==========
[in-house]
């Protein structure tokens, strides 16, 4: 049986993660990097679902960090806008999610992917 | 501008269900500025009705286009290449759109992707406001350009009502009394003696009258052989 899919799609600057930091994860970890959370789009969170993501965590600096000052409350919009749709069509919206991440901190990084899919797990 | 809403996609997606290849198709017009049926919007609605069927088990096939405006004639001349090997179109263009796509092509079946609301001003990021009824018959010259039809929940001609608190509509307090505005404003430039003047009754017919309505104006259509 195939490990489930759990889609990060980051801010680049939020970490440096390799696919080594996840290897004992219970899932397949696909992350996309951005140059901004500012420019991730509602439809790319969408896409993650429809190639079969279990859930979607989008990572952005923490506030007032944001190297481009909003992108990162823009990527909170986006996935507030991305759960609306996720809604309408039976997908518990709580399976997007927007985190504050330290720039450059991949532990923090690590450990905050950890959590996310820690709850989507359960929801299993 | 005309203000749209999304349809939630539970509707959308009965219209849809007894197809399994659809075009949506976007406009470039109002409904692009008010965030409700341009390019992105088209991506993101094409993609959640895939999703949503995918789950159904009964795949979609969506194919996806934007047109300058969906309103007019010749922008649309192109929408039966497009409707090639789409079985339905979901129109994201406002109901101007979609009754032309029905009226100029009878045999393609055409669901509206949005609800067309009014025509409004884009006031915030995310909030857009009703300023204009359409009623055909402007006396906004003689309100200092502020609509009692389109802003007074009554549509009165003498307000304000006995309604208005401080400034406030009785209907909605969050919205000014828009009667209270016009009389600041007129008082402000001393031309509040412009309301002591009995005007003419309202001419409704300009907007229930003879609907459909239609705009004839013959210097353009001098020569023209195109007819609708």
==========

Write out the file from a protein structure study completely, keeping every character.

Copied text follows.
[in-house]
């Protein structure tokens, strides 16, 4: 049986993660990097679902960090806008999610992917 | 501008269900500025009705286009290449759109992707406001350009009502009394003696009258052989 899919799609600057930091994860970890959370789009969170993501965590600096000052409350919009749709069509919206991440901190990084899919797990 | 809403996609997606290849198709017009049926919007609605069927088990096939405006004639001349090997179109263009796509092509079946609301001003990021009824018959010259039809929940001609608190509509307090505005404003430039003047009754017919309505104006259509 195939490990489930759990889609990060980051801010680049939020970490440096390799696919080594996840290897004992219970899932397949696909992350996309951005140059901004500012420019991730509602439809790319969408896409993650429809190639079969279990859930979607989008990572952005923490506030007032944001190297481009909003992108990162823009990527909170986006996935507030991305759960609306996720809604309408039976997908518990709580399976997007927007985190504050330290720039450059991949532990923090690590450990905050950890959590996310820690709850989507359960929801299993 | 005309203000749209999304349809939630539970509707959308009965219209849809007894197809399994659809075009949506976007406009470039109002409904692009008010965030409700341009390019992105088209991506993101094409993609959640895939999703949503995918789950159904009964795949979609969506194919996806934007047109300058969906309103007019010749922008649309192109929408039966497009409707090639789409079985339905979901129109994201406002109901101007979609009754032309029905009226100029009878045999393609055409669901509206949005609800067309009014025509409004884009006031915030995310909030857009009703300023204009359409009623055909402007006396906004003689309100200092502020609509009692389109802003007074009554549509009165003498307000304000006995309604208005401080400034406030009785209907909605969050919205000014828009009667209270016009009389600041007129008082402000001393031309509040412009309301002591009995005007003419309202001419409704300009907007229930003879609907459909239609705009004839013959210097353009001098020569023209195109007819609708």